The buildings included are Old Fort Harrod, Old Creel Cabin, Shaker Village of Pleasant Hill, William Crow House, Old Du Puy Farm House, Bardstown's Old Stone Jail, Colonel William Whitley House, Federal Hill, Liberty Hall, Wickland, Clay Hill, Benjamin Gratz House, Dr. John C. Lewis House, Rose Hill, The Grange, Ridgeway, Xalapa Farm, House on Edgehill Road, Castlewood, Woodlawn, Colonel Andrew Muldrow House, Dr. Ephriam McDowell House, Marshall House, Hopemont, Shropshire House, Eothan, Buford House, General McConnell Farm, Padgett House, Crittenden House, Layson House, Waveland, Bridge House, A. E. Hudnely Farm, Smokehouse, Ashland, Saint Joseph’s Church, Harrodsburg Old Physician’s Office, Old House, Orland Brown House, Diamond Point Passmore House, Chestnut House, Adams House, Moberly House, Mansfield, Showalter Residence, Professor McClure House, Brooker Residence, Rev. Dr. Robert Alexander Johnstone House, Scotland, Helm Place, Carrick House Whitehall, Old Capitol Building, Morrison College Transylvania University, Daughter’s College Harrodsburg, Centre College Old Main Hall, Giddings Hall Georgetown College, Jefferson County Court House, Bank of Louisville, Louisville Board of Education, Kentucky School for the Blind, Kentucky School for the Deaf, Cross Keys Tavern, Tomb of Matthew Shryock, Ingelside, Loudoun House, Mound Cottage, Botherum, Walnut Hill Church, Pigsah Church, Sexton’s Cottage Lexington Episcopal Cemetery, and the Abbey of Gethsemani.

Several of these buildings have been demolished. 

Digital Archives - Collection
​The Kentucky School for the Deaf, located in Danville, was created in 1822.  The first class of students were admitted beginning in April 1823.  Through a partnership with Centre College, the school's board identified John Adamson Jacobs as a potential instructor for the school and sent him to train at the first school for deaf students in the US, the American School for the Deaf in Hartford, Connecticut.  He served as instructor, principal, and superintendent for KSD during the years from 1825-1869.  Jacobs Hall was built in 1857 and was named for him.  It is classified as a National Historic Landmark and is still in operation as the school's museum today.  From the beginning, KSD was committed to educating students academically while teaching life skills and providing vocational training. Deaf African American students began attending in 1885.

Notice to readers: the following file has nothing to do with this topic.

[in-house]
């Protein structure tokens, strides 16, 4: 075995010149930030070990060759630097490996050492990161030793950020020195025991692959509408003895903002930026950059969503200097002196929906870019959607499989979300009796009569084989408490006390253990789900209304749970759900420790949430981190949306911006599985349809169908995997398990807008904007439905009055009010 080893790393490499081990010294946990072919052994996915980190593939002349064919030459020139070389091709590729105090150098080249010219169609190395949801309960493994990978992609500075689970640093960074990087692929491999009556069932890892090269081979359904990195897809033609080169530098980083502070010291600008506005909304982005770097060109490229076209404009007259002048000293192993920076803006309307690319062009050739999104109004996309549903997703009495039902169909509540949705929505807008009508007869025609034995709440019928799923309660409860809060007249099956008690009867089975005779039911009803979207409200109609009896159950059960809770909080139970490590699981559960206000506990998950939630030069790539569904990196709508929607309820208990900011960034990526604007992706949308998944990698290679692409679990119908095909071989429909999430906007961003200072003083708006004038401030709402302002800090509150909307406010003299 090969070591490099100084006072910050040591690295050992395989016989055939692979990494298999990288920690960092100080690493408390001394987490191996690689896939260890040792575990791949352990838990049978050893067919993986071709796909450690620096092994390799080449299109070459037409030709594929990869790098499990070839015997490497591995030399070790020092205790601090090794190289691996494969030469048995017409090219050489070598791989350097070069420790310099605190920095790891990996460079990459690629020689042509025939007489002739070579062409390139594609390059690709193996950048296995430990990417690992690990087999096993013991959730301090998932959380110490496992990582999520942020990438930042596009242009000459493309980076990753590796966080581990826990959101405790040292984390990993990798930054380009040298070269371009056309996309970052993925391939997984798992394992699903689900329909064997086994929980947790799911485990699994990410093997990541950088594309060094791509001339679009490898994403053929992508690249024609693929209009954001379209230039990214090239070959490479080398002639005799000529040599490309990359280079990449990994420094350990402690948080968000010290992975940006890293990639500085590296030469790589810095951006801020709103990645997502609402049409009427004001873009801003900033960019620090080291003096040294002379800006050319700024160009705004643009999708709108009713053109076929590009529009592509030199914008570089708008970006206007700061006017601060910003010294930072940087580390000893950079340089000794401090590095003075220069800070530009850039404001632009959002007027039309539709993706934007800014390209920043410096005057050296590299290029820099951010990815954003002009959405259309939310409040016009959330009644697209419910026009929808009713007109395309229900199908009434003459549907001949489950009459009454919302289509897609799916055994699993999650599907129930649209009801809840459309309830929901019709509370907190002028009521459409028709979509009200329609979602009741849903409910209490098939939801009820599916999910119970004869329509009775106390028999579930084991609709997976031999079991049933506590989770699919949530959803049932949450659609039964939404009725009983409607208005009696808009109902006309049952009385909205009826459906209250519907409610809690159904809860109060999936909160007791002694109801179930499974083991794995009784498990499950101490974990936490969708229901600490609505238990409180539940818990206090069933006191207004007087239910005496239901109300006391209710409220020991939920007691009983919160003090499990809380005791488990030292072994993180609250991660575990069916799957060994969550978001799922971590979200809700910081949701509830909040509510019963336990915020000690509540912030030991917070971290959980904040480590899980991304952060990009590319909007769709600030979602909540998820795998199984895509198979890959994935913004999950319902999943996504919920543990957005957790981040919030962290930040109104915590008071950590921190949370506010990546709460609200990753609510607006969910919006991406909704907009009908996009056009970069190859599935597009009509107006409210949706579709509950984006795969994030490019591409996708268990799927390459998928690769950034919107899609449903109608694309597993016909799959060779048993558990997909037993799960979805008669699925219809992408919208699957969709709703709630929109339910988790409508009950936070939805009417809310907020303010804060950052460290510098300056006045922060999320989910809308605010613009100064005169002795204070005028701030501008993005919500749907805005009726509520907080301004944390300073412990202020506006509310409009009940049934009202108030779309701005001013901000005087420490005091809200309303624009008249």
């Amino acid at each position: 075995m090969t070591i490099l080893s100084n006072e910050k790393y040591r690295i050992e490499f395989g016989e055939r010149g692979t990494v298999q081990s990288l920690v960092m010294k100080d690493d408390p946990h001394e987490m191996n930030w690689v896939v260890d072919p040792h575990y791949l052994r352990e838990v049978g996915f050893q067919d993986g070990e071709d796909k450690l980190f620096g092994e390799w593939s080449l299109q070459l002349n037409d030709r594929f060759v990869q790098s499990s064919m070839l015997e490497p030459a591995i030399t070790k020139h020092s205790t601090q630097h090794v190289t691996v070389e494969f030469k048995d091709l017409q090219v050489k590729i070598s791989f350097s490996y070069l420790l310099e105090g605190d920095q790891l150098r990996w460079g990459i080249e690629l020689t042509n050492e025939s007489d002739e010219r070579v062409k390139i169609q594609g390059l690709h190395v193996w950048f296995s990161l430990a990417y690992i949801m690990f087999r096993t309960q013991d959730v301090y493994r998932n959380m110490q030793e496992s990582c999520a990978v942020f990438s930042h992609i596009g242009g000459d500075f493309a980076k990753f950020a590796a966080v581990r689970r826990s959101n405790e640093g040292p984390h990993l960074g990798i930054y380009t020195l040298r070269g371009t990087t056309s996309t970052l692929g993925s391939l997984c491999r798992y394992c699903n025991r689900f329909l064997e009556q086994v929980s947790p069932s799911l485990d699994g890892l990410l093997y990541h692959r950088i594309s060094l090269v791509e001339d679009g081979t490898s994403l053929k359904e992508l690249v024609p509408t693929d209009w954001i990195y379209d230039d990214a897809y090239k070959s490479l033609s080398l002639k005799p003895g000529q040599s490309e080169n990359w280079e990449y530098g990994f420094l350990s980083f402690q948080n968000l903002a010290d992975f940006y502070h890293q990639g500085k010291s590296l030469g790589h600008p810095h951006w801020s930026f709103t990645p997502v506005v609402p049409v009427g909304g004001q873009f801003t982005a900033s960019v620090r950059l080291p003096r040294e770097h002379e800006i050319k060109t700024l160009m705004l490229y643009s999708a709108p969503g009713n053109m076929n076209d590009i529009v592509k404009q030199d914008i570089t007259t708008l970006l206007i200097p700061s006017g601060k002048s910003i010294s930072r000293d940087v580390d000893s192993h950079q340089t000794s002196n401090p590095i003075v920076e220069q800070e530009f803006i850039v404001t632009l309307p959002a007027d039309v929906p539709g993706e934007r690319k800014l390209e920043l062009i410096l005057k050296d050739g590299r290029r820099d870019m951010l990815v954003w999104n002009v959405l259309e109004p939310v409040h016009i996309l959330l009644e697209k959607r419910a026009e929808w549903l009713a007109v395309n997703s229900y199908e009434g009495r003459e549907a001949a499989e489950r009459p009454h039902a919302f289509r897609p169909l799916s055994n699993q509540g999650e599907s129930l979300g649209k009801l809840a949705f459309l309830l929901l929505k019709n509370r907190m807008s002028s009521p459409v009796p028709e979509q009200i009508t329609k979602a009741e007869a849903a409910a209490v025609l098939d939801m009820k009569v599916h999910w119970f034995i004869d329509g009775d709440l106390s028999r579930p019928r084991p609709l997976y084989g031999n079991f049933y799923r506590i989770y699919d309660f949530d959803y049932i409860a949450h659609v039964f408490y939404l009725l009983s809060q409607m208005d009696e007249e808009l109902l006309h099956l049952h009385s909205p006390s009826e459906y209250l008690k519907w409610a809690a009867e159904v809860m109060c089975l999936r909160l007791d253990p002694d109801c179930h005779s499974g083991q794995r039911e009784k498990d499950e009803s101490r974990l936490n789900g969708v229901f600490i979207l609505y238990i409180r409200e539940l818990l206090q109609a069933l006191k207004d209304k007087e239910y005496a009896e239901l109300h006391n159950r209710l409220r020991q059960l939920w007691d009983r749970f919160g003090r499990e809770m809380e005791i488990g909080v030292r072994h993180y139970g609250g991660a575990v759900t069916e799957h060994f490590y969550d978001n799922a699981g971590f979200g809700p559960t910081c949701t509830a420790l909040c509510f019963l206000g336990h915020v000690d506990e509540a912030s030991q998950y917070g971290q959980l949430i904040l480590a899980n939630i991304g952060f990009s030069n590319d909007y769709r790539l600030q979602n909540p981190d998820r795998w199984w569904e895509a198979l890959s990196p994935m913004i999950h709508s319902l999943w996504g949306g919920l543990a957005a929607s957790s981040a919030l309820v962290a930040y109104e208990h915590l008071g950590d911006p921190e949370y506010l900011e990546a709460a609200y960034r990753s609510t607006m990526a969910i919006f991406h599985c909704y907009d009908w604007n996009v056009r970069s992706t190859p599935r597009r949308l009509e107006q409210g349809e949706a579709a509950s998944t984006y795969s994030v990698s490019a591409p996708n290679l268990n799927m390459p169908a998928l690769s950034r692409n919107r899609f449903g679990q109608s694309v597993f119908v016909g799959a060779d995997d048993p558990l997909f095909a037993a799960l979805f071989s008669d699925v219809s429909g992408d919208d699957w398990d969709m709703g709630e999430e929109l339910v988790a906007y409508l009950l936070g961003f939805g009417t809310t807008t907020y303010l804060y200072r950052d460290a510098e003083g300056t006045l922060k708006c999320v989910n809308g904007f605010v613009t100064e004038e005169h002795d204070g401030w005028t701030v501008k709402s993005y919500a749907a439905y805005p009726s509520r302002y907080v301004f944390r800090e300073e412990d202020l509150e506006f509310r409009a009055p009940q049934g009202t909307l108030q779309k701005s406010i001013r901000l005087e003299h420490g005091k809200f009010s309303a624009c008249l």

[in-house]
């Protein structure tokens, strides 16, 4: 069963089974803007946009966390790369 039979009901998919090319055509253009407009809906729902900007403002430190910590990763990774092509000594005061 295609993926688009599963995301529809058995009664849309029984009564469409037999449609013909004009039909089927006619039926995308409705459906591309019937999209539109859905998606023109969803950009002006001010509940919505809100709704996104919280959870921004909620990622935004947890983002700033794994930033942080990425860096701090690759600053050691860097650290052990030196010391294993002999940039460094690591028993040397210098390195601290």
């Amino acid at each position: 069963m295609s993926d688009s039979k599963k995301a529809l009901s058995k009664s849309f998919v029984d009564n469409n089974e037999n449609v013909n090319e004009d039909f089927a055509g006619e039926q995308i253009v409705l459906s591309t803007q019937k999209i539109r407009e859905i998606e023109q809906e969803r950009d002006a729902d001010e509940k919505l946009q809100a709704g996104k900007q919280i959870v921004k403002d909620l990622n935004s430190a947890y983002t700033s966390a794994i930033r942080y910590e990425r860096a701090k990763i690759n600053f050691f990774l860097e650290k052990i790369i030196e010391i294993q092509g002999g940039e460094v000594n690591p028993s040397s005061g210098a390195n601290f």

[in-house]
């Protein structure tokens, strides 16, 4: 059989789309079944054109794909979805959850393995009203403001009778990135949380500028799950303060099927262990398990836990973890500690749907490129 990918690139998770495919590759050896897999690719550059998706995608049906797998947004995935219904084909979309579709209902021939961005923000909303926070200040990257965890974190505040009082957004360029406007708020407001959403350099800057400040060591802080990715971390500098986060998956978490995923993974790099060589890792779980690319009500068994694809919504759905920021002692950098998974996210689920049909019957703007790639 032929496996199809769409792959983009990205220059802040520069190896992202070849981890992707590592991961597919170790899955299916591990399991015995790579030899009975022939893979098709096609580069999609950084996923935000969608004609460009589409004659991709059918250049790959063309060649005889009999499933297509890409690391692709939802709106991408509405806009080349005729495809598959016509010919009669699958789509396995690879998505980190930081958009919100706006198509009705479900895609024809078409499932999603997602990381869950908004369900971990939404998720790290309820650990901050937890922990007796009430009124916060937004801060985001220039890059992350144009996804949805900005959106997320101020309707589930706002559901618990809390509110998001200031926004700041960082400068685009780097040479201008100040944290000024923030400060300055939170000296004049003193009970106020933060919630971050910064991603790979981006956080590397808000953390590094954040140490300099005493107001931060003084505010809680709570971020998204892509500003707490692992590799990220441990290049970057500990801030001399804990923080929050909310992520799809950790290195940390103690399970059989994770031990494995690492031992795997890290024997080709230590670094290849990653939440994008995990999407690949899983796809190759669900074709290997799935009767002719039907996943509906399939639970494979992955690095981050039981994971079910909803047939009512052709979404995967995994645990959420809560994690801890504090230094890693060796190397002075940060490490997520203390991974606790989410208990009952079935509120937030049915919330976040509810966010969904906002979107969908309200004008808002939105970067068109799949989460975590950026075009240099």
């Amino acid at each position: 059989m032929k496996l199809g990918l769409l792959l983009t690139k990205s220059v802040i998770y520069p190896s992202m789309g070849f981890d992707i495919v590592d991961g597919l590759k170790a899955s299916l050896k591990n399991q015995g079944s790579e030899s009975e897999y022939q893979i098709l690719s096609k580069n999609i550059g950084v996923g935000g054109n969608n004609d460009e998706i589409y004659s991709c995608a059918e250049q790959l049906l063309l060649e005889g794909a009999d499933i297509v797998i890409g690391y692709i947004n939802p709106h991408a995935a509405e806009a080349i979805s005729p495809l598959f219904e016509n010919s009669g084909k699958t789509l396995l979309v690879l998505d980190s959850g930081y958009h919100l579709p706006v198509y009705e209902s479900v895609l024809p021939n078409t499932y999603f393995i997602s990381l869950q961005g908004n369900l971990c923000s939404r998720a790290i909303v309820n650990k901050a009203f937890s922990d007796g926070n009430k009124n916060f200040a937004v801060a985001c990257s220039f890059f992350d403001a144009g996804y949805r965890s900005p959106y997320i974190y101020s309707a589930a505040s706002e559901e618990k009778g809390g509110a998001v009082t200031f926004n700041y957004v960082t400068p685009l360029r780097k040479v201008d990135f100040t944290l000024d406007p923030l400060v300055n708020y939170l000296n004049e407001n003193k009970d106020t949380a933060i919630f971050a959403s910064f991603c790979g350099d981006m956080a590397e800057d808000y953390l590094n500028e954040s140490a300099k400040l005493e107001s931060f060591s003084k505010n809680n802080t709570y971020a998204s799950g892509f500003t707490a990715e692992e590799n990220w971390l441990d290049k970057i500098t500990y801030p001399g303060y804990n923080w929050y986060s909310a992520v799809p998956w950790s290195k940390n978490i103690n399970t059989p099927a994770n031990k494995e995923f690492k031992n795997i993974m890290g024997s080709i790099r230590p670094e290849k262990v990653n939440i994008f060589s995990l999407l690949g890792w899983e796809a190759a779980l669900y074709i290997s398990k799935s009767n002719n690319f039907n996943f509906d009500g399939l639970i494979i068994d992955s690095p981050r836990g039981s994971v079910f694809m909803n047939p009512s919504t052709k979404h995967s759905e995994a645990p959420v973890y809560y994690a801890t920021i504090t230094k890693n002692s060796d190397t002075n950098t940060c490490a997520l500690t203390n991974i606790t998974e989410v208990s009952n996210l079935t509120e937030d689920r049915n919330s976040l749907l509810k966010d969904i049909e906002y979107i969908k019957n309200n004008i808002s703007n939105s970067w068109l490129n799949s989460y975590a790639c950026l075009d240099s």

The Centennial History provides a detailed account of the formation of the school and its facilities, as well as its evolution through the first 100 years.  Financial structure of the school, methods of instruction, and the creation of the school newspaper and literary society are all discussed.  The book also contains lists of the names of all donors, trustees, commissioners, and students.  Officers of the school, which include superintendents, principals, teachers, and staff have a short biographical summaries accompanying their names.